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Lake Titicaca and Machu Picchu

Posted on Friday Aug 15, 2008

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Since I last wrote, we've ridden a lot of buses, seen a lot of sites and lost a fair bit of sleep. We did the whirl-wind tour of Arequipa which had some spectacular views around the city and an huge Monastery.

At Lake Titicaca I got to fulfill my biggest wish -- riding in a reed boat that had a large puma head fashioned on the bow. Now who wouldn't be obsessed and travel 80+ hours on a bus to do something like that? The world that these people have built out of reeds is something that cannot be described. And the computer I'm typing on doesn't have a USB port so I can't upload any photos yet...sorry.

In Cusco we found the only Indian restaurant in Peru and we've eaten there twice already. We also toured a lot of places that were outside of the overpriced multi-site tourist ticket. This tourist ticket is like Disneyland, buy the pricey ticket and go on any ride you want, even if you just want to ride the rollercoaster. So needless to say we don't have the time to make this tourist ticket worthwhile and I don't think it would be anything like riding a rollercoaster. We made the most of what we could see and avoided the sites requiring the tourist ticket.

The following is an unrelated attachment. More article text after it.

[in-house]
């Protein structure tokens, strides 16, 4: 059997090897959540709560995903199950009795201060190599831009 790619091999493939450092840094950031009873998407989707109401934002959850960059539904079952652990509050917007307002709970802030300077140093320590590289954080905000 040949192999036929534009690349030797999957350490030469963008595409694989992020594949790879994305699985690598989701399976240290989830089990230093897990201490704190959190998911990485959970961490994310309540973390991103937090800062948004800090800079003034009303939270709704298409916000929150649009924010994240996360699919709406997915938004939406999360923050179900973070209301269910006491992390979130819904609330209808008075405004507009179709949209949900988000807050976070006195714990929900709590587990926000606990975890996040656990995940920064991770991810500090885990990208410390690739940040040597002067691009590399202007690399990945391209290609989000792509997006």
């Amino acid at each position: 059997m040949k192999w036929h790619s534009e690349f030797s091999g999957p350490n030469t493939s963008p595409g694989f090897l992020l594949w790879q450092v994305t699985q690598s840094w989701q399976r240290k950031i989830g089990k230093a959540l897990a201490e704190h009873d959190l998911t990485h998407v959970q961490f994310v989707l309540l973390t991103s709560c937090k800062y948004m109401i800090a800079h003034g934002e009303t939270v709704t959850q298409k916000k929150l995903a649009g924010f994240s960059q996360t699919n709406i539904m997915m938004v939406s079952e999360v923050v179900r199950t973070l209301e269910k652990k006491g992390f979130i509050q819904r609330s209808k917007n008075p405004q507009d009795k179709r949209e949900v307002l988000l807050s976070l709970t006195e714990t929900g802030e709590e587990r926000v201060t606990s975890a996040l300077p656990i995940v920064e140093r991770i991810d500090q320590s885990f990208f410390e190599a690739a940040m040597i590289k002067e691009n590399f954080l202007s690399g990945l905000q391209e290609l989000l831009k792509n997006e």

But let's get to the reason we came this far: Puma Shaped Reed Boats. Oops no, I mean Machu Picchu. What makes Machu Picchu special is not so much the stone work (you can't spit without hitting a stone ruin in Peru), but the location of the ruins. Deep inside a cloud forest canyon, hidden among 1000+ foot vertical peaks is Machu Picchu. Just taking a photo here is overwhelming because you are submersed 360 degrees in extreme beauty. I wish I was making this up and could tell you that the $120 we spent per person on the train, bus and ticket to get in wasn't worth it. But it was. To top it off the ruins are impressive. Compared to Kuelap (see the earlier post) Machu Picchu is bigger and more finely constructed but much newer. The Inkas (not usually spelled with a "c" down here) took extreme care in building all the structures at Machu Picchu http://en.wikipedia.org/wiki/Machu_Picchu.

We took the standard Machu Picchu photos from the guardhouse and we'll post photos soon. We were also among the day's select 400 people allowed to climb Wayna Picchu a spire that towers 1100 feet over Machu Piccu http://en.wikipedia.org/wiki/Wayna_Picchu. Getting permission meant boarding a bus at 5:30 am and racing through Machu Picchu to be among the first 400. We were there at 6:40 am and were about number 340...phew!

Today we travel to Nasca to see the spooky lines http://en.wikipedia.org/wiki/Nazca_lines mentioned in the latest Indiana Jones movie, for those of you whose knowledge of pop culture exceeds that of archeology.

Then on to Lima and back to Ecuador and our poor lonely kitties!